The original concept of Bluetooth, way back in 1994, was simple. It was to be a simple and low-cost way to connect devices to other devices – a wireless version of a regular wired connection. Bluetooth would replace RS-232 serial cables, and was limited to a very short range, similar to a typical cable.
The first phone with Bluetooth appeared in late 2000 (the Sony-Ericsson T-36). Various devices – usually earpieces – quickly started being released, but the plan for Bluetooth to be a low-cost replacement for a piece of wire was massively absent. A wired generic earplug/headset for a phone would cost as little as $2 – $3 in the early 2000s. Indeed, a friend of mine had a successful business “selling” phone headsets – he said “we’ll send you a phone headset for free, as long as you reimburse us for the shipping”, and he was able to make good money out of shipping wired headsets to customers for an all-in cost for the headset/earpiece and the shipping of something like $3.
Early Bluetooth headsets tended to cost $150. A few “brand name” headsets were priced even higher ($199, occasionally even over $200). The sound quality was usually awful, too. Connecting the headset to the phone was invariably a hassle. I bought several, each time hoping the unit would actually fulfill the promises of its advertising, and every time being disappointed.
Since that time, Bluetooth has certainly improved. It has a longer range, uses less battery power, can connect to many more things, offers improved audio quality, and costs very much less. Bluetooth phone headsets can now be found for under $20 and are more likely to give acceptable sound quality.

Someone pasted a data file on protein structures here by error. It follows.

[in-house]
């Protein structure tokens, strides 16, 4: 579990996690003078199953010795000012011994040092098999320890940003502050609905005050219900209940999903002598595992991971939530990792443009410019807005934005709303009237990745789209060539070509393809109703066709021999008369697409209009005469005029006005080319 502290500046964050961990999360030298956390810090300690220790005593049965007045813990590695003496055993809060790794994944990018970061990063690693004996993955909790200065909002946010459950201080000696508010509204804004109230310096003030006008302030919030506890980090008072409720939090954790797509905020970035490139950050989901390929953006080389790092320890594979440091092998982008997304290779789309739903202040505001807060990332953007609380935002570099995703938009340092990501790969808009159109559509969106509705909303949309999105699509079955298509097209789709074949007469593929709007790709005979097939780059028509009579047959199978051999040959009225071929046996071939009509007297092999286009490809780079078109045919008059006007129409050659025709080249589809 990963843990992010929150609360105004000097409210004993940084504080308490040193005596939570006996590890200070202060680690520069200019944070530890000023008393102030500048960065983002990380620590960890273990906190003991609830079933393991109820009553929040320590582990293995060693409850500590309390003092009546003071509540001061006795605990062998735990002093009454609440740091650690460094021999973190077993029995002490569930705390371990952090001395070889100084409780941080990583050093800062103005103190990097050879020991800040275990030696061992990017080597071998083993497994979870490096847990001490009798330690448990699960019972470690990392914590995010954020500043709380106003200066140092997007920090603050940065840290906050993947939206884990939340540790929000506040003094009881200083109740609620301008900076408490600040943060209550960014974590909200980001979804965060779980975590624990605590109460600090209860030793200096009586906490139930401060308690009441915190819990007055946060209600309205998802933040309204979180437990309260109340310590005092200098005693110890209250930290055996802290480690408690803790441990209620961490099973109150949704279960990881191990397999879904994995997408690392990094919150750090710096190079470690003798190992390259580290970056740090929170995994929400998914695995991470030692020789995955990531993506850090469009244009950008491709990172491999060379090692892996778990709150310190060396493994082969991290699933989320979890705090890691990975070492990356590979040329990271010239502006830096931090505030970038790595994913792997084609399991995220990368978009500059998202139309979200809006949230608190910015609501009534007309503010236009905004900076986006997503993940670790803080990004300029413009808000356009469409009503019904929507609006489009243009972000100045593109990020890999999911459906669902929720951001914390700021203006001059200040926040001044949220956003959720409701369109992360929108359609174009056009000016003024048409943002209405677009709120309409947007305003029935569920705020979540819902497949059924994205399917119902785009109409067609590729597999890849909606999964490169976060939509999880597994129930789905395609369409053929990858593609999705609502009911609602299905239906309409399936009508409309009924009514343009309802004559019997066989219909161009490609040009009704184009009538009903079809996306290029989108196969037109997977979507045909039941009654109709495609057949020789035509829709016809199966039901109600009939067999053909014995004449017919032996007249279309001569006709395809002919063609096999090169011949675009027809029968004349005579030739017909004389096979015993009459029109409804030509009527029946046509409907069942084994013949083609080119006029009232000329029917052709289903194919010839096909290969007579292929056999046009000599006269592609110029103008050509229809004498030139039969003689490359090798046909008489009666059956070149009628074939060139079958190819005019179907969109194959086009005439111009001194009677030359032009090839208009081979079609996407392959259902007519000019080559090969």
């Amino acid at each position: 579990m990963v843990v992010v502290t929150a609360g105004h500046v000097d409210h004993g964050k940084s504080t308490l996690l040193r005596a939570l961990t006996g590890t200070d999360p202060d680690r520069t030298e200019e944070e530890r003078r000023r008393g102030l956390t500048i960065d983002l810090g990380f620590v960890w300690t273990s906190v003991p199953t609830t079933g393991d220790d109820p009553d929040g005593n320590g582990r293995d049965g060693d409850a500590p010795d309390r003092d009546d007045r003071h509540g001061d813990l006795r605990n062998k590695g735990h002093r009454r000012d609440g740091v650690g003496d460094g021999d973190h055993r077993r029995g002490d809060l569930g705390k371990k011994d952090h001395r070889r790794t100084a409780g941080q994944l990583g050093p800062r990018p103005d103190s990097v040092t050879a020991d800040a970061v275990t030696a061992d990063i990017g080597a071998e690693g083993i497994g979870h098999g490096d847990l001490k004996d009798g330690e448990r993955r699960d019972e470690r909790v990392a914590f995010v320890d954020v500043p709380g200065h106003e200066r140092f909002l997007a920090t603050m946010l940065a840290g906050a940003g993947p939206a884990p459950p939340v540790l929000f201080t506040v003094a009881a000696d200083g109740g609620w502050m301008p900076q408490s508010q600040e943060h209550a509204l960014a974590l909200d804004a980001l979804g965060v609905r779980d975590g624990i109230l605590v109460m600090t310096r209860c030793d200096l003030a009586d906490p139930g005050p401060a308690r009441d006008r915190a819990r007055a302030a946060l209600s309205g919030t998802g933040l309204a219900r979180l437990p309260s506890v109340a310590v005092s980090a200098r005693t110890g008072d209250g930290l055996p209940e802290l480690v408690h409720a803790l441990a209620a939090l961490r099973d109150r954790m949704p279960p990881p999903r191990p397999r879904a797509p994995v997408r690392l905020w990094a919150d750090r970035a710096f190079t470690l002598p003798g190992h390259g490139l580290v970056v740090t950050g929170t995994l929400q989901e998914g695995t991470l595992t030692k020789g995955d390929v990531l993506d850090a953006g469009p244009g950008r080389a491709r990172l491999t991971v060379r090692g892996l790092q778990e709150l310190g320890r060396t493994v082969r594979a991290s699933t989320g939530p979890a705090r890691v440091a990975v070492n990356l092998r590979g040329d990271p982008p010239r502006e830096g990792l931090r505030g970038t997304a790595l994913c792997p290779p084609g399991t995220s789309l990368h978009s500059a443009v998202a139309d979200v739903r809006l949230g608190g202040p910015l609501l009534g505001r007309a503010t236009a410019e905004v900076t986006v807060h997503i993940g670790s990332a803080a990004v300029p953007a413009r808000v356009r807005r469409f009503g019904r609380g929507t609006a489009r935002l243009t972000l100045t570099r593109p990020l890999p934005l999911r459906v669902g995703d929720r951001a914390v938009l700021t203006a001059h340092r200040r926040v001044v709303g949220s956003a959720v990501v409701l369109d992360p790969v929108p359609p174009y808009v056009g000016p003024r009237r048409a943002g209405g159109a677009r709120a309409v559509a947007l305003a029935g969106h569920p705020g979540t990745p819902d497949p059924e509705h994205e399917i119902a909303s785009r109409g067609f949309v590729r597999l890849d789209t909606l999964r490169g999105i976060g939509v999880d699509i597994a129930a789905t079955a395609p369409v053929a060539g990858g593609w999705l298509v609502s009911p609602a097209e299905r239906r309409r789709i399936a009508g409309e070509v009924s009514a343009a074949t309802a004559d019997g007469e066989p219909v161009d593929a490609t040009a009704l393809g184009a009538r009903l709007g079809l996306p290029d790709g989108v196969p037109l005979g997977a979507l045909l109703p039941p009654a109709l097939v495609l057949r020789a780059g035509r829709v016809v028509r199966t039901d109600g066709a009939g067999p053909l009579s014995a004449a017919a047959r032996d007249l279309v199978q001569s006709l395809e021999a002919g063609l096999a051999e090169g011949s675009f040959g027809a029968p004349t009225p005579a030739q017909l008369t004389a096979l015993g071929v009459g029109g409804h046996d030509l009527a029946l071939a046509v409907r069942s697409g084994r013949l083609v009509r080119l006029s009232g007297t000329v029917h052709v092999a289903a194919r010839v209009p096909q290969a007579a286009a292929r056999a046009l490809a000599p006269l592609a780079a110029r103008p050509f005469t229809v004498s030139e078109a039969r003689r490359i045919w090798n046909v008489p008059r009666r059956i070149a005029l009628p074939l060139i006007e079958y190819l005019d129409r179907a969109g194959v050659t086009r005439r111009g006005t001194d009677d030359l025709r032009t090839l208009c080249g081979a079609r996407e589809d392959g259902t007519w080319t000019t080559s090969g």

But every Bluetooth device we’ve seen, either old or new, inexpensive or expensive, suffers from the same huge problem. They “do too much”.
By that we mean the designers invariably get carried away with the potential of Bluetooth not just to share audio to a remote device, but also to control the “master” device from the remote device. A case could maybe be made for being able to press a button on a Bluetooth headset to answer a call and to hang up at the end of a call, and of course, you want to be able to turn the Bluetooth device on and off.
But the designers try and one-up each other by layering more and more control/command capabilities to the devices they are creating, whether “normal people” would ever use them or not. That might be acceptable if there was a logical and easy-to-follow set of controls and displays. But there never is.
There are sometimes a pair of buttons for volume up and volume down, and a third “master control button” that does everything else. Turn the device on – press the button for a long time. Turn it off – press the button for a long time. Answer a call – press the button briefly. Hang up – press the button briefly. Call someone back – double tap the button. Mute the call – do something else. Transfer a call to or from the phone – something else again. Answer a call waiting call, add another person to a conference call, pair the Bluetooth device with another device, unpair it, repair it, and so on – different combinations of taps and presses, short and long.